This is an edited version of an article originally published on Education IT Reporter

Think back to all those brilliantly publicized great EdTech ideas of the past that have miserably failed. It’s quite possible you’ve lived through one, two, or more. I’ve been in the education and tech business for about 30 years, and have seen everything—from lavish laptop programs to superior software concepts launch with fanfare only to end up being scrapped. They were written about in our most popular magazines and showcased at the education trade shows, but they didn’t last more than a few years.

Why?

As a student of EdTech history, I believe I know. It’s part of the reason for writing My Secret #EdTech Diary. Many of those well-meaning, inventively inspiring EdTech solutions–most of which were based on a device, or specific software–vanished because there was little forethought. There was inadequate thought given to training, professional development, maintenance, upkeep, upgrades, support, setting expectations, and then securing the funds needed to sustain them.

Historical perspective about EdTech launches that failed

These historic EdTech launches were initially expensive not only to develop but to be deployed, used, and ultimately dropped. Think about the cost of a district laptop initiative. The cost is staggering, but it needs more than just money.

Historically, laptop deployment plans were very political, too. They had to be sold to more than just directors of technology; they needed to be endorsed by entire communities, which ultimately funded them. Looking back, it’s easy to see that the plans would never endure through breakdowns, leadership changes, curriculum transformations, and lack of use. EdTech like this was doomed from the beginning, because it couldn’t be sustained beyond the purchase of shiny devices.

So, why look back?

Looking back at our mistakes is vital. It is also simple to do and can help us to avoid future failures. Especially now, post COVID, when we have the opportunity to be educationally innovative, and more relevant and intentional with our products. If we’ve learned anything by looking back, it is that we were unprepared for a situation like the pandemic.

I’d like to say again, we have so much technology available to us and yet for many we were unprepared. How did that happen? There’s a spotlight on education and technology right now and an opportunity to rethink and reshape how we utilize EdTech and how it can best underpin amazing teaching and learning. The positive outlook for EdTech companies is that they can help provide the change needed, and to do it for more than a few most economically fortunate, but rather for everyone around the globe. That will require more than simple, shiny-device thinking. We need to use what we’ve learned from the distant as well as the recent past.

Together we tried

Think of all we’ve gone through, together. Although we talked about and experimented with online learning before COVID, we were all scrambling to make it happen, almost overnight, on an enormous scale. Should we have tried to make online instruction just like the classroom, or should it have been different? Think about the wonderful projects and experiments teachers tried on their own. Most weren’t prepared for the time or technology demands, and neither were their students or their parents.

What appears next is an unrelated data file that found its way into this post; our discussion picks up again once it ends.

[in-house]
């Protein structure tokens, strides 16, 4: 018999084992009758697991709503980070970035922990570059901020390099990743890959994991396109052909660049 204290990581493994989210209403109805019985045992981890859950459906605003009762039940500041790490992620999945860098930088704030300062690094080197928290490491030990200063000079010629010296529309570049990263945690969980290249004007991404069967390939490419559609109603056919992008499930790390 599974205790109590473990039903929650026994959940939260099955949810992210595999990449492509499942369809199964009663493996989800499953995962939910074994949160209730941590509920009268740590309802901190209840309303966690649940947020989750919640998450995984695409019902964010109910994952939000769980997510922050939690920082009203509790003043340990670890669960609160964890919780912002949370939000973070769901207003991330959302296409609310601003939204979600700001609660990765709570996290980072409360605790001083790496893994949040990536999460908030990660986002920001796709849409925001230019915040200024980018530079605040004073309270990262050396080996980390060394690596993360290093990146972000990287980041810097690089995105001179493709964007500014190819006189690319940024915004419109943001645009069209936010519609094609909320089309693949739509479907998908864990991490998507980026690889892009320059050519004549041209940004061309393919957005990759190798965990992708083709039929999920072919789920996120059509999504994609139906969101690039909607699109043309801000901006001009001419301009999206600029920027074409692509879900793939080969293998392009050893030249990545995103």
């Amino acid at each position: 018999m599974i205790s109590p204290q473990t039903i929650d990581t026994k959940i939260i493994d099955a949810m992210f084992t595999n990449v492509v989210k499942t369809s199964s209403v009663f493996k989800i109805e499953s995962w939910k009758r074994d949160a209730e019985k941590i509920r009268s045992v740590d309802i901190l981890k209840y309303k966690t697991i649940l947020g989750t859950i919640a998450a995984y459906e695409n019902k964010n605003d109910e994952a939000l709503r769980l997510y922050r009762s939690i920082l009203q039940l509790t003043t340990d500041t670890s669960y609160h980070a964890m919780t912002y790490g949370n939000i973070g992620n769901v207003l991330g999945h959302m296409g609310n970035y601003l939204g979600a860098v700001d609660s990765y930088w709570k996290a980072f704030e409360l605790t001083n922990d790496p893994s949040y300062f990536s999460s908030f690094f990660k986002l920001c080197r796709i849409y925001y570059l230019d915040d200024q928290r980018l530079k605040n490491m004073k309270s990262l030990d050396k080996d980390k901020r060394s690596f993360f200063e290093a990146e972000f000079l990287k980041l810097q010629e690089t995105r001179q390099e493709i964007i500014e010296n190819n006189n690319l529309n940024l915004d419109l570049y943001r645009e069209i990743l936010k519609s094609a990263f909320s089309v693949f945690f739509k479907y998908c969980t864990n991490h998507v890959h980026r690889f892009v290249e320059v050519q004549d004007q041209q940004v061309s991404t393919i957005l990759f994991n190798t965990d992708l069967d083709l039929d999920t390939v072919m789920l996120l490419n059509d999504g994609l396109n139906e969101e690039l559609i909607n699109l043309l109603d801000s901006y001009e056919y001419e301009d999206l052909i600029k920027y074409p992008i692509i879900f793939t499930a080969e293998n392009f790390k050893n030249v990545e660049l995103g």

However, when the technology was working, teachers who kept at it had success and often amazing successes. We discovered that students will learn if they get into their online classes. Our lesson is how to prevent the colossal failure of so many students who could not get there because of a lack of equipment and internet access.

An optimistic future

This is an exciting time for us all to take what we’ve learned and do what others have failed to do. I’m completely optimistic about this and the future of EdTech to help get this right. This very moment is the time when education, technology, and government, along with the EdTech vendors who provide solutions to come together for the greater good and for our children. It takes more than money, a great organization, or a celebrity presentation at an EdTech conference.

We need more than wonder

Whilst I can’t see the future, I know there has to be a plan that goes beyond the initial wonder of tech to the practical and sustainable use over the long haul. If we remember what it was like before, take the good from our Zoom and Microsoft Teams COVID experiences, and use what worked, I believe there is a way to create something new and educationally solid.

Let me make this clear, no one must be left out, and it will require more than a conversation or connection leading from education to the workplace and career or college paths. That part is long overdue. This plan needs a complete rethinking what we teach as much as how we teach it. I go into this further in my book, My Secret #EdTech Diaryas well as more specifically what works and what doesn’t. We need to keep the dialog going but then, very soon, be intentional in our steps going forward.

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